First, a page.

Pickerington Times-Sun

Aug. 29-Sept. 1

Greek culture, food to be celebrated at festival

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JOSHUA A. BICKEL/THISWEEKNEWS
Tommy Pappas, owner of Tommy's Diner in Franklinton, poses for a portrait with a lamb burger. Pappas, is a co-chairman of the upcoming Greek Festival. The lamb burger will be among many food options that will be available during the four-day celebration.
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For 25 years, Tommy Pappas was content to be a behind-the-scenes guy at the Greek Festival.

But this year, the gregarious owner of Tommy's Diner has been thrust into the spotlight as a co-chairman of the festival, which will take place Friday through Monday, Aug. 29-Sept. 1, at The Annunciation Greek Orthodox Cathedral, 555 N. High St. in the Short North area.

Pappas' culinary contribution to the festival is a grilled lamb burger with feta, oregano, tomato, lettuce and red onion.

Granted, it's not revolutionary, but it should be a big hit, he said.

"It was my idea," Pappas said. "It was something different."

The lamb burger will be in addition to classic dishes patrons have come to expect from the festival, which is celebrating its 42nd year.

Among the fare are pastitsio, moussaka, souvlaki, stuffed grape leaves, gyros and the highly sought-after lamb roast.

Pappas comes from a long line of restaurateurs -- including Sam Harachis, Pete Strangis and Nick Soulas Sr. -- who have stepped into leadership roles at the festival.

"Tommy has a bigger-than-life personality," said Stacey Stathulis, spokesman for the festival.

"All of Columbus goes into his diner to eat at some point, it seems," Stathulis said.

"He works hard for the church and wants to see the festival offer the absolute best food product it can offer.

"I think that's what made him want to be co-chairman this year," Stathulis said.

Pappas is part of a trio of festival chairman that includes Debbie Geldis and John Bizios.

The Pappas family has been a strong contributor to the festival for a number of years.

Pappas' wife, Kathy, oversees pastry production. Their sons, Louie and Michael, who both are in the restaurant business, help out in the kitchen.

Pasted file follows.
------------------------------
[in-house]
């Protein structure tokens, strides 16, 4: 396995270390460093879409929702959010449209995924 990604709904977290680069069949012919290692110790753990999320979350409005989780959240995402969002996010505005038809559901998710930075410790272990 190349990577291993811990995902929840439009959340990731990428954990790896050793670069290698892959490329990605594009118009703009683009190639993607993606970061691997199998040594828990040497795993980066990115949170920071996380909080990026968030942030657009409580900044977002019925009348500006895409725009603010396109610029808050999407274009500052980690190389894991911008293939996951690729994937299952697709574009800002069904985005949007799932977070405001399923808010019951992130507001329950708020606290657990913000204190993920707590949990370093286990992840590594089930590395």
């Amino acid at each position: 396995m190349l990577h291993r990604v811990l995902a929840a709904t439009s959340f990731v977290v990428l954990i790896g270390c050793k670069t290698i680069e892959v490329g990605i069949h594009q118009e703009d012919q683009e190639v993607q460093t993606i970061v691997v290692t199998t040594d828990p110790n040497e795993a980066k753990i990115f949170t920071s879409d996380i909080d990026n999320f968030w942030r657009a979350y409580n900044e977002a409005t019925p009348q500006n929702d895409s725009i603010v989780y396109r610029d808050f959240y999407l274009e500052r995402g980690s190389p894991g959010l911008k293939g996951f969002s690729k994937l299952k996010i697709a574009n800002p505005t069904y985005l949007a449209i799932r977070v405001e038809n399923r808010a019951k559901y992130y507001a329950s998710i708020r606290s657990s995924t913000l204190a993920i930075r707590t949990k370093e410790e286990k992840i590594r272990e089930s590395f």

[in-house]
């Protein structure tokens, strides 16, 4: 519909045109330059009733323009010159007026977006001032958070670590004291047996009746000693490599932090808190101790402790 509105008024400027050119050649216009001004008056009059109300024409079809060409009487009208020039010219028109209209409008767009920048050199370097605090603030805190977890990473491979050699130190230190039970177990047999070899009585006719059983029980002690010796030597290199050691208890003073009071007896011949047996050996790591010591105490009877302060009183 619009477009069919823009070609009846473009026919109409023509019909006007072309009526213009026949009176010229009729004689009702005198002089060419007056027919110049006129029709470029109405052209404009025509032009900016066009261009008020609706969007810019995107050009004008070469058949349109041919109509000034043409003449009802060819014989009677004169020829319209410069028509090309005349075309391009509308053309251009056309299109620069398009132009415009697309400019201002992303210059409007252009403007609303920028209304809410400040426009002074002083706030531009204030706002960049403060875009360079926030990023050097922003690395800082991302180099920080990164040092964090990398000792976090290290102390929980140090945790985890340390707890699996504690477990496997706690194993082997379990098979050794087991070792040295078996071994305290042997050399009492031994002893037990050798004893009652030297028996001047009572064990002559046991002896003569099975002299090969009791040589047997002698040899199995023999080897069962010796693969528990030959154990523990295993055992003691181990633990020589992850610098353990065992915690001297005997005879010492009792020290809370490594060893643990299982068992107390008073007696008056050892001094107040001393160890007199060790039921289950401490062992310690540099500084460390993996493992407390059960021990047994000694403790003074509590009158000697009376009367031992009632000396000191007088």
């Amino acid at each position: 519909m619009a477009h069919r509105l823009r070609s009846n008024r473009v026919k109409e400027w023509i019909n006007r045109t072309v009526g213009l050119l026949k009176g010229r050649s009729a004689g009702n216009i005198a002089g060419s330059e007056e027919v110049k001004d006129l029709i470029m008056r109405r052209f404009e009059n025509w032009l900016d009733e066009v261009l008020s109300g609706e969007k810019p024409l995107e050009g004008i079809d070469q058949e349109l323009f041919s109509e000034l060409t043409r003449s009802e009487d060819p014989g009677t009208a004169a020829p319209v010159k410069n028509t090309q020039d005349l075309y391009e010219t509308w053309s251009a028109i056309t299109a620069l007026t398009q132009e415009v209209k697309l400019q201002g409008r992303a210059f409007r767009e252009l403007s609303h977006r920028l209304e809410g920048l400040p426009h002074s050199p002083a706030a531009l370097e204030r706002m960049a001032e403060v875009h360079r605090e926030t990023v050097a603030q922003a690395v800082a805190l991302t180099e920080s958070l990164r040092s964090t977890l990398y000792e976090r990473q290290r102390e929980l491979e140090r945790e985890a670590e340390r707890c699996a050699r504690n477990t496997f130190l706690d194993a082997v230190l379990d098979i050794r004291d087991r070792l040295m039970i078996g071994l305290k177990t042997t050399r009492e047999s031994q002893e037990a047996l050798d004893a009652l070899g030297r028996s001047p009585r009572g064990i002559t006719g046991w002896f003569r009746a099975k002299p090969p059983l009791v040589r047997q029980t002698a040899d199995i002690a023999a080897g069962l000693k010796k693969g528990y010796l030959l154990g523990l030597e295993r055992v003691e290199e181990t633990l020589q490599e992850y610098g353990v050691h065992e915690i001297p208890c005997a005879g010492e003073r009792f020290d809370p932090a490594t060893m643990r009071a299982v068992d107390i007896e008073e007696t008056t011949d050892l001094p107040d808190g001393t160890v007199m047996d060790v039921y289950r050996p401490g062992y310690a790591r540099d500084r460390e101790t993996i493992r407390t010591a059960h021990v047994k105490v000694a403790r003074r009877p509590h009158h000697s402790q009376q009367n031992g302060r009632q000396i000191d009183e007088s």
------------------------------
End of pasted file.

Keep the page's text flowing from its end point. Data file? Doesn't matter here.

"We work hard -- everybody," Pappas said. "Not just me, but everybody."

But the festival isn't all about food. Patrons can join in on traditional Greek folk dances performed by costumed children and adults, accompanied by the Hellenic Singers, who sing traditional folk songs.

The Greek Festival also will offer imported merchandise, including clothing, handmade jewelry and accessories, as well as bath and beauty products.

There will also be fine art on display -- and available for purchase -- from a number of Greek painters, photographers and illustrators, some of whom belong to the parish.

The festival is supporting the Hundred Pump Project from Design Outreach and is donating a portion of admission proceeds to fund a water pump for a village in Ethiopia.

There will be an exhibit near the High Street entrance.

For the first time this year, the festival is using the Green Power Alternative Demonstrator, or GPAD, to power the stage and other outdoor equipment with solar energy.

The 25-foot trailer with 12 solar panels, installed by the Electrical Industry of Central Ohio, will be on display throughout the weekend.

Festival hours are from 11 a.m. to midnight Friday and Saturday, noon to midnight Sunday and 11 a.m. to 7 p.m. Monday.

Tickets, good for all four days of the festival, are $5 and $4 for senior citizens.

Children younger than 12 can attend for free.

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